'I was stunned by the richness of the land, by its lush beauty...by its ability to overload the senses...It was as if all my life I had been seeing the world in black and white and when brought face-to-face with India, experienced everything re-rendered in brilliant technicolour'
(Keith Bellows, Vice President of the National Geographic Society)
Wow, wow, wow! What a country! Number thirty on the visited list, and I have never been so stunned by a country in my life as I have been by India. What a fabulous land, filled with wonders that stimulate every sense available on my body. Still tingling with the magic that is Bhārat Gaṇarājya, it is a country that will amaze and shock on every turn. I absolutely love this land, it has stolen my heart and completely captivated me. Nothing in my life prepared me for how this country would make me swoon. I Love India.
Now, before I begin this month's blogging about India, let me just make clear that I am not seeing India through the Rose Tinted Spectacles of a vacation. India is one messed up country. Just take a look at the facts and figures that exist and they will tell you that it is a country that is rife with corruption (and considering that Congress, a marginally less repulsive party in the quagmire of Indian politics has been elected – good luck), illiteracy that in some states have struggled since Colonial times as well as huge rates of female infanticide. Its society is statistically in huge amounts of trouble and has problems far beyond what many people living in Europe or North America can even conceive.
Also, from my own observations, I can confirm that India is a filthy country, poverty is rife and it is crowded to the hilt. The weather is intolerable, being a country that is dependent on three months of continually torrential rain in order to quench its thirst. Chaos is everywhere, the result of the second largest population on Earth being squeezed into a country that is only the 7th largest in terms of area. It is a country plagued by the ghosts of the past, most recently its independence from Britain and the horrific crime of partition. India is a country that still depends on connections rather than merit, where knowing someone will propel you into the limelight, and where your class and even the colour of your skin can be the difference between a life of success or a life of travesty. But despite all of its faults, of which there are many more, let me say once again, just to make sure that no one has missed out on my feelings towards this land:
I Love India.
Assam, which was my first stop in India, is an absolutely amazing state, everywhere is green, lush and fertile from being the valley floor of the mighty Brahmaputra river. Where else can you see rhinos wallowing in paddy fields (outside the national parks)? Where else does history and culture combine to give exotic palaces, riverine islands and tea estates in a compact area? Assam is a place that I simply did not see enough of and I will be returning to this magnificent land to see and experience more. If there is one part of the world that has captured my heart, it is Assam. Alongside the magnificent landscape, are some of the most beautiful people you will ever meet. Warm and welcoming who are proud of their ancestry and of the land they live in. The kindness of the Assamese will stick in the memory long after the visuals of the land fade from my thoughts. And don't get me started on the food with plenty of tea! Everywhere there is tea!!!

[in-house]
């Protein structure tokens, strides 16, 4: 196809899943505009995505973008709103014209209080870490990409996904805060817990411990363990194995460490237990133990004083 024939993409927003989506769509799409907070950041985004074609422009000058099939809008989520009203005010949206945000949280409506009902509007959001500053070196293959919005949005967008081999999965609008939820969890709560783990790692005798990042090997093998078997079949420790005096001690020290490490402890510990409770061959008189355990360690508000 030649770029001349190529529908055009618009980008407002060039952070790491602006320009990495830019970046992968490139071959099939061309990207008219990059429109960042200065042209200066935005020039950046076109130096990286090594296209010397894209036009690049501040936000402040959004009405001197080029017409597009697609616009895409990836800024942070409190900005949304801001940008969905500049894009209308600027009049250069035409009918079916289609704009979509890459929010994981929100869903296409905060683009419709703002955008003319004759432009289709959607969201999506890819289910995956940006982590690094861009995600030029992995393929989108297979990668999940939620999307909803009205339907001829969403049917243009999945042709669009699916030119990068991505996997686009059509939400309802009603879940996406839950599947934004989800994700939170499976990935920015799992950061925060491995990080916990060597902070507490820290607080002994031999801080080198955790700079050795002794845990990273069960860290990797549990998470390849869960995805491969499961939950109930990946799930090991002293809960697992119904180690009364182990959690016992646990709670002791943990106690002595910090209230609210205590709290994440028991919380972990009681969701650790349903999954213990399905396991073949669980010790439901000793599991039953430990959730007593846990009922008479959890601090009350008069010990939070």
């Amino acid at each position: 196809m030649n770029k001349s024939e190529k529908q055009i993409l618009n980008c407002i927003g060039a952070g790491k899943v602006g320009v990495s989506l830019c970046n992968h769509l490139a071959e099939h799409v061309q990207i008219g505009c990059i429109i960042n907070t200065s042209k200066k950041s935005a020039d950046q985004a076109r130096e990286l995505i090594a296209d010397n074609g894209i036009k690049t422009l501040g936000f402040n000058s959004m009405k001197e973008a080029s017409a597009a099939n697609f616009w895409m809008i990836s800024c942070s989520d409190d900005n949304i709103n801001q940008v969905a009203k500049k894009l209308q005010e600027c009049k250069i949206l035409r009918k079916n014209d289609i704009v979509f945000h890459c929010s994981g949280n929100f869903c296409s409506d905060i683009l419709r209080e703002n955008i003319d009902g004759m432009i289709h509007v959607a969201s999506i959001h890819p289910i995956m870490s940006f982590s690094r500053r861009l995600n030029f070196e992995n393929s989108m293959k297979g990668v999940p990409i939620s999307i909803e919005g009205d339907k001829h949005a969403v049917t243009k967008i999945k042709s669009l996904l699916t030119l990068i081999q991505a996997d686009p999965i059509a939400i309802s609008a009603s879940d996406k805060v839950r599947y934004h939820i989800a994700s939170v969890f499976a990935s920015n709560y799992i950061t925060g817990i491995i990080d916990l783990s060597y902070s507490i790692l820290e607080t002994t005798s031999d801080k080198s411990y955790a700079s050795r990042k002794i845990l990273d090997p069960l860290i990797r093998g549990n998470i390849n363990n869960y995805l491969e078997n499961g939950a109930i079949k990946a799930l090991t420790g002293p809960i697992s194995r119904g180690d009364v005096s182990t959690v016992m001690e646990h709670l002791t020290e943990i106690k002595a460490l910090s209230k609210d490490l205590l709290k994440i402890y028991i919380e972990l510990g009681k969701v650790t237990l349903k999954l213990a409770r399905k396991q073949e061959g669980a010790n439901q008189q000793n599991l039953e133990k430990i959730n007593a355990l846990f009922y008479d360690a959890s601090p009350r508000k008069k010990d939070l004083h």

Tiny Tripura, nestled in the corner of India, almost cut-off from its motherland. India in miniature, there are tiny temples, tiny water palaces and tiny hills along with lots of forests. Hard to reach but rewarding to see for the curious traveller. This is real frontier traveling, one of the many places in the country that has been barely touched by tourists from India let a lone the rest of the world. Tripura was the second of the states that I visited on my tour of India's North East and was simply delightful. Out of all the places I went to in North East India, the food of Tripura was simply spectacular. The Bengali influenced cuisine providing me with ample amounts of fish, rice and vegetables along with some of the best street stalls that I have visited in all my travels.
My final stop on my travels in India was Meghalaya. A state that before I went, I did not hold in much regard. In fact, I was initially going to bypass it. Thank goodness for the heat of Tripura, forcing me to make a detour up into the hills of Shillong, Meghalaya's capital. And simply, Meghalaya was the Jack-in-the-Box. But in such a good way, I was surprised beyond words by this state. From the stunning landscape and the wild weather, to the people who follow a matriarchy. Yep, the people of Shillong and the surrounding areas are ruled by their women. Evderything from local businesses to marriage proposals are controlled by the women, not the men, a surprising change from the rest of India (and in fact from the UK). And what wonderful people as well, proud of their own culture and of their country, but extremely hip and very westernised. Never on my travels in India did I expect to hear Bob Dylan or Tupac but they were well and truly alive on the streets of this Khasi city. And they don't put milk in their tea - you have got to love the Khasi's! Plus along with great music and fantastic dress sense, they make a mean fried fish! At times I felt I was more in Seychelles, so familiar, yet different was this part of India. I saw such a tiny part of this very inaccessible state, but I will surely be making a beeline for the rest of it at a future date.
And so here begins, my travels in this wonderful country. I hope you join me this month as I take you round India's magical North East. Later on in June, I will be sharing some hints about traveling, what I like and dislike about the journeys along the road as well as a few anecdotes from the recesses of my mind...